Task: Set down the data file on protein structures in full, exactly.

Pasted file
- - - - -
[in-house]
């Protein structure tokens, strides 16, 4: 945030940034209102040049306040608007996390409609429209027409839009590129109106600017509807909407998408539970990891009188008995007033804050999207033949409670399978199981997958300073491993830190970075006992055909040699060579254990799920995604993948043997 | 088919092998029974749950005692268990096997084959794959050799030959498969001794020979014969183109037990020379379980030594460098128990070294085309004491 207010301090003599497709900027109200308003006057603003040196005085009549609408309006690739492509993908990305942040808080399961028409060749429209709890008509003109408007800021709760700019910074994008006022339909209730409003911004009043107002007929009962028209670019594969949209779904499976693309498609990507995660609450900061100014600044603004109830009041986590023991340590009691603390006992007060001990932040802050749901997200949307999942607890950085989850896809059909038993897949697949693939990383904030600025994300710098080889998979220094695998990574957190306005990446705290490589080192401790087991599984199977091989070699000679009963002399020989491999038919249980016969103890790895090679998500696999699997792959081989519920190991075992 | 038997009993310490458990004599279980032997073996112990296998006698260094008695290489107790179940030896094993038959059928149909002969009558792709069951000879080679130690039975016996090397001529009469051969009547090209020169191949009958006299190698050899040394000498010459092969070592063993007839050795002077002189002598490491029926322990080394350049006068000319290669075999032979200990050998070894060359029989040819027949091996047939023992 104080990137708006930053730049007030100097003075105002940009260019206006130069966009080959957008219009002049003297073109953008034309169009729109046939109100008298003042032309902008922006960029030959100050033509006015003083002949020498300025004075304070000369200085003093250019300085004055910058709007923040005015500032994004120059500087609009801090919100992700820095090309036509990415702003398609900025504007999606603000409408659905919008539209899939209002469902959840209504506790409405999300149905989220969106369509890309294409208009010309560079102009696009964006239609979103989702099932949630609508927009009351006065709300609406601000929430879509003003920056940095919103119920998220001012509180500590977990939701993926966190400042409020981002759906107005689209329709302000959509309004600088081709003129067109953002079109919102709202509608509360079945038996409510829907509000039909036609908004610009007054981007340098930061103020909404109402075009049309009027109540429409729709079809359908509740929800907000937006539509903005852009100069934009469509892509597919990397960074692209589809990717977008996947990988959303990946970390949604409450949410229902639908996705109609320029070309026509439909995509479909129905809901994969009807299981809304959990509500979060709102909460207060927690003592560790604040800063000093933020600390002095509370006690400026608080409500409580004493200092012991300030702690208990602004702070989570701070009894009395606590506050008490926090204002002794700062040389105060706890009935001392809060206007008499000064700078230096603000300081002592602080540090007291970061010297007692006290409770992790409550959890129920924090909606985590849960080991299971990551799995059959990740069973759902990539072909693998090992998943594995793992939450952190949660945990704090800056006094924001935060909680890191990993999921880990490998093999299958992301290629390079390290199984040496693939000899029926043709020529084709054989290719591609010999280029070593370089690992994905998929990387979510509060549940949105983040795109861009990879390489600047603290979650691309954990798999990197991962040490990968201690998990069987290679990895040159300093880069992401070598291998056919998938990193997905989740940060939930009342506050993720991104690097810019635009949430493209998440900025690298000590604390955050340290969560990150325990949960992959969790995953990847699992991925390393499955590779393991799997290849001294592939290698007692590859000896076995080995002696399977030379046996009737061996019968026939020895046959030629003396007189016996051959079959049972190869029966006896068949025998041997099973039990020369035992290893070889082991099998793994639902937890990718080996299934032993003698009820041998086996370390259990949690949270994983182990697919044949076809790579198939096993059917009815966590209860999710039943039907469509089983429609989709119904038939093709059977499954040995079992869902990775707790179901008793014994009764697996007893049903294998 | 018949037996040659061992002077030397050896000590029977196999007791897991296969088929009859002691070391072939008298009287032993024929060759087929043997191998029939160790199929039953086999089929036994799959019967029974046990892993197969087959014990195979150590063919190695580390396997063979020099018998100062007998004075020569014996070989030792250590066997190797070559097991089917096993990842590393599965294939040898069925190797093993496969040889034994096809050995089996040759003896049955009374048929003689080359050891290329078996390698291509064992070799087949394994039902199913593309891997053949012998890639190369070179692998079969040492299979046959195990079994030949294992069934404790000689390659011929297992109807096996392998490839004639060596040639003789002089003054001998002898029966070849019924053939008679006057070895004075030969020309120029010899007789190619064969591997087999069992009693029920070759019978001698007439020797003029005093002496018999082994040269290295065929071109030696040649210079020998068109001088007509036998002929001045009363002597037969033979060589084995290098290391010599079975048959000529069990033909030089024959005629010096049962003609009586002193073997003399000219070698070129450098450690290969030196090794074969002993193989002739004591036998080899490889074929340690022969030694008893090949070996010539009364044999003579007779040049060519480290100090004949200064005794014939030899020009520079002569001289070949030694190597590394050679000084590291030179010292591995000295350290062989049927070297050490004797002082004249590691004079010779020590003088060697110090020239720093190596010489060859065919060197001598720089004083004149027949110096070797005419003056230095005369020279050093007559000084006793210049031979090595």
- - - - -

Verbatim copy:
[in-house]
């Protein structure tokens, strides 16, 4: 945030940034209102040049306040608007996390409609429209027409839009590129109106600017509807909407998408539970990891009188008995007033804050999207033949409670399978199981997958300073491993830190970075006992055909040699060579254990799920995604993948043997 | 088919092998029974749950005692268990096997084959794959050799030959498969001794020979014969183109037990020379379980030594460098128990070294085309004491 207010301090003599497709900027109200308003006057603003040196005085009549609408309006690739492509993908990305942040808080399961028409060749429209709890008509003109408007800021709760700019910074994008006022339909209730409003911004009043107002007929009962028209670019594969949209779904499976693309498609990507995660609450900061100014600044603004109830009041986590023991340590009691603390006992007060001990932040802050749901997200949307999942607890950085989850896809059909038993897949697949693939990383904030600025994300710098080889998979220094695998990574957190306005990446705290490589080192401790087991599984199977091989070699000679009963002399020989491999038919249980016969103890790895090679998500696999699997792959081989519920190991075992 | 038997009993310490458990004599279980032997073996112990296998006698260094008695290489107790179940030896094993038959059928149909002969009558792709069951000879080679130690039975016996090397001529009469051969009547090209020169191949009958006299190698050899040394000498010459092969070592063993007839050795002077002189002598490491029926322990080394350049006068000319290669075999032979200990050998070894060359029989040819027949091996047939023992 104080990137708006930053730049007030100097003075105002940009260019206006130069966009080959957008219009002049003297073109953008034309169009729109046939109100008298003042032309902008922006960029030959100050033509006015003083002949020498300025004075304070000369200085003093250019300085004055910058709007923040005015500032994004120059500087609009801090919100992700820095090309036509990415702003398609900025504007999606603000409408659905919008539209899939209002469902959840209504506790409405999300149905989220969106369509890309294409208009010309560079102009696009964006239609979103989702099932949630609508927009009351006065709300609406601000929430879509003003920056940095919103119920998220001012509180500590977990939701993926966190400042409020981002759906107005689209329709302000959509309004600088081709003129067109953002079109919102709202509608509360079945038996409510829907509000039909036609908004610009007054981007340098930061103020909404109402075009049309009027109540429409729709079809359908509740929800907000937006539509903005852009100069934009469509892509597919990397960074692209589809990717977008996947990988959303990946970390949604409450949410229902639908996705109609320029070309026509439909995509479909129905809901994969009807299981809304959990509500979060709102909460207060927690003592560790604040800063000093933020600390002095509370006690400026608080409500409580004493200092012991300030702690208990602004702070989570701070009894009395606590506050008490926090204002002794700062040389105060706890009935001392809060206007008499000064700078230096603000300081002592602080540090007291970061010297007692006290409770992790409550959890129920924090909606985590849960080991299971990551799995059959990740069973759902990539072909693998090992998943594995793992939450952190949660945990704090800056006094924001935060909680890191990993999921880990490998093999299958992301290629390079390290199984040496693939000899029926043709020529084709054989290719591609010999280029070593370089690992994905998929990387979510509060549940949105983040795109861009990879390489600047603290979650691309954990798999990197991962040490990968201690998990069987290679990895040159300093880069992401070598291998056919998938990193997905989740940060939930009342506050993720991104690097810019635009949430493209998440900025690298000590604390955050340290969560990150325990949960992959969790995953990847699992991925390393499955590779393991799997290849001294592939290698007692590859000896076995080995002696399977030379046996009737061996019968026939020895046959030629003396007189016996051959079959049972190869029966006896068949025998041997099973039990020369035992290893070889082991099998793994639902937890990718080996299934032993003698009820041998086996370390259990949690949270994983182990697919044949076809790579198939096993059917009815966590209860999710039943039907469509089983429609989709119904038939093709059977499954040995079992869902990775707790179901008793014994009764697996007893049903294998 | 018949037996040659061992002077030397050896000590029977196999007791897991296969088929009859002691070391072939008298009287032993024929060759087929043997191998029939160790199929039953086999089929036994799959019967029974046990892993197969087959014990195979150590063919190695580390396997063979020099018998100062007998004075020569014996070989030792250590066997190797070559097991089917096993990842590393599965294939040898069925190797093993496969040889034994096809050995089996040759003896049955009374048929003689080359050891290329078996390698291509064992070799087949394994039902199913593309891997053949012998890639190369070179692998079969040492299979046959195990079994030949294992069934404790000689390659011929297992109807096996392998490839004639060596040639003789002089003054001998002898029966070849019924053939008679006057070895004075030969020309120029010899007789190619064969591997087999069992009693029920070759019978001698007439020797003029005093002496018999082994040269290295065929071109030696040649210079020998068109001088007509036998002929001045009363002597037969033979060589084995290098290391010599079975048959000529069990033909030089024959005629010096049962003609009586002193073997003399000219070698070129450098450690290969030196090794074969002993193989002739004591036998080899490889074929340690022969030694008893090949070996010539009364044999003579007779040049060519480290100090004949200064005794014939030899020009520079002569001289070949030694190597590394050679000084590291030179010292591995000295350290062989049927070297050490004797002082004249590691004079010779020590003088060697110090020239720093190596010489060859065919060197001598720089004083004149027949110096070797005419003056230095005369020279050093007559000084006793210049031979090595």